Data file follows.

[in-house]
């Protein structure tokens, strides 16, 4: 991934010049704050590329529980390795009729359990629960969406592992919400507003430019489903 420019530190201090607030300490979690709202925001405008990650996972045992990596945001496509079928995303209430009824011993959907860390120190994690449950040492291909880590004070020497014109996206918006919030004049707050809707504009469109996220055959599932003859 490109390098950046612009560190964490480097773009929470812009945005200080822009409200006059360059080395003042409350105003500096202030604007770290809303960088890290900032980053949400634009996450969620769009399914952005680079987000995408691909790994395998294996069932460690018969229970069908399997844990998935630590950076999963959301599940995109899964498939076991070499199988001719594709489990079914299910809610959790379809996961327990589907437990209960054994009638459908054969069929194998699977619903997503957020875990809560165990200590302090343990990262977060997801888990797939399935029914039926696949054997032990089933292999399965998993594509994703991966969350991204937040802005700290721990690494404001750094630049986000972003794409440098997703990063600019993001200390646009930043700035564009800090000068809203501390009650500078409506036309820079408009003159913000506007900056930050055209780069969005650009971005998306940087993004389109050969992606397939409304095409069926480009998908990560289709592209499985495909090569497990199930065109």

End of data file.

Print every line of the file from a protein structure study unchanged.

[in-house]
């Protein structure tokens, strides 16, 4: 991934010049704050590329529980390795009729359990629960969406592992919400507003430019489903 420019530190201090607030300490979690709202925001405008990650996972045992990596945001496509079928995303209430009824011993959907860390120190994690449950040492291909880590004070020497014109996206918006919030004049707050809707504009469109996220055959599932003859 490109390098950046612009560190964490480097773009929470812009945005200080822009409200006059360059080395003042409350105003500096202030604007770290809303960088890290900032980053949400634009996450969620769009399914952005680079987000995408691909790994395998294996069932460690018969229970069908399997844990998935630590950076999963959301599940995109899964498939076991070499199988001719594709489990079914299910809610959790379809996961327990589907437990209960054994009638459908054969069929194998699977619903997503957020875990809560165990200590302090343990990262977060997801888990797939399935029914039926696949054997032990089933292999399965998993594509994703991966969350991204937040802005700290721990690494404001750094630049986000972003794409440098997703990063600019993001200390646009930043700035564009800090000068809203501390009650500078409506036309820079408009003159913000506007900056930050055209780069969005650009971005998306940087993004389109050969992606397939409304095409069926480009998908990560289709592209499985495909090569497990199930065109």